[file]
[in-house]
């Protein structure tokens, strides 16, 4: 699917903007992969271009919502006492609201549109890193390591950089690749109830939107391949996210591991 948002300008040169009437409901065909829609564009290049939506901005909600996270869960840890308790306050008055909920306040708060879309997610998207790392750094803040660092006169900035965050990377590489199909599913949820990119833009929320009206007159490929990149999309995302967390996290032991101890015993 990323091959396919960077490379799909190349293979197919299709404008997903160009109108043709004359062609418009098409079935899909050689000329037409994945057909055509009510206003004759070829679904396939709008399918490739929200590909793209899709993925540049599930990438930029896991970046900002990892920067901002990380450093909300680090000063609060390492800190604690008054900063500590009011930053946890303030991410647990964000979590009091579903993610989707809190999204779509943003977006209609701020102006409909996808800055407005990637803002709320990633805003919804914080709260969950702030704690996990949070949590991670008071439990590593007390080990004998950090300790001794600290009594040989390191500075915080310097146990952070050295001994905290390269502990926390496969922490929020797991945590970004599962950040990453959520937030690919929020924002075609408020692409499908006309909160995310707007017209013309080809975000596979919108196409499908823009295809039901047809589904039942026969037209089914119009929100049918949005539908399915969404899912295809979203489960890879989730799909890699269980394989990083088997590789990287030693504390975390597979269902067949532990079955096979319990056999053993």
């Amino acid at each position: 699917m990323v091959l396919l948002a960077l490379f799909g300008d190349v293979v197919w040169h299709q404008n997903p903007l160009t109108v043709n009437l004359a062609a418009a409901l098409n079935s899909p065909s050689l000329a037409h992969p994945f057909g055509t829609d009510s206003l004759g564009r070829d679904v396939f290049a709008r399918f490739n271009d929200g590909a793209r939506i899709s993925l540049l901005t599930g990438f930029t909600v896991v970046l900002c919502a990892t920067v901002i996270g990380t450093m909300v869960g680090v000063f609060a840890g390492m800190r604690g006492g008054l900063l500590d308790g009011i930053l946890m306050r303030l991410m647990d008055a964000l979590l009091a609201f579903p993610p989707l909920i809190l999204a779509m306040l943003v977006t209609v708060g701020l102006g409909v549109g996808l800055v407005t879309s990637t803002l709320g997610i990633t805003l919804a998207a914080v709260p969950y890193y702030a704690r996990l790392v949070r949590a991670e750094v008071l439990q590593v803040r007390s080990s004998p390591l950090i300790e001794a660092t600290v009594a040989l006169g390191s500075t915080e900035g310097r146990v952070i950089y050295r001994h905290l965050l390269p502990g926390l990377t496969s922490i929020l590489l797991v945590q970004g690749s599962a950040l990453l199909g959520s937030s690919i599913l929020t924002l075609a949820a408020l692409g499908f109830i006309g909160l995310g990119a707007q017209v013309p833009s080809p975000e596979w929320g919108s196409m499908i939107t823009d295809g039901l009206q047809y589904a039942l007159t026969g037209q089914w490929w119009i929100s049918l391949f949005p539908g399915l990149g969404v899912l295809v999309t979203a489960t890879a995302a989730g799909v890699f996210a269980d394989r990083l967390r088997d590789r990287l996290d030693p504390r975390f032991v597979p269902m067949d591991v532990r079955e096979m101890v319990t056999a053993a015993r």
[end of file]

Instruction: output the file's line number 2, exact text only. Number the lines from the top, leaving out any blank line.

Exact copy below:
């Protein structure tokens, strides 16, 4: 699917903007992969271009919502006492609201549109890193390591950089690749109830939107391949996210591991 948002300008040169009437409901065909829609564009290049939506901005909600996270869960840890308790306050008055909920306040708060879309997610998207790392750094803040660092006169900035965050990377590489199909599913949820990119833009929320009206007159490929990149999309995302967390996290032991101890015993 990323091959396919960077490379799909190349293979197919299709404008997903160009109108043709004359062609418009098409079935899909050689000329037409994945057909055509009510206003004759070829679904396939709008399918490739929200590909793209899709993925540049599930990438930029896991970046900002990892920067901002990380450093909300680090000063609060390492800190604690008054900063500590009011930053946890303030991410647990964000979590009091579903993610989707809190999204779509943003977006209609701020102006409909996808800055407005990637803002709320990633805003919804914080709260969950702030704690996990949070949590991670008071439990590593007390080990004998950090300790001794600290009594040989390191500075915080310097146990952070050295001994905290390269502990926390496969922490929020797991945590970004599962950040990453959520937030690919929020924002075609408020692409499908006309909160995310707007017209013309080809975000596979919108196409499908823009295809039901047809589904039942026969037209089914119009929100049918949005539908399915969404899912295809979203489960890879989730799909890699269980394989990083088997590789990287030693504390975390597979269902067949532990079955096979319990056999053993």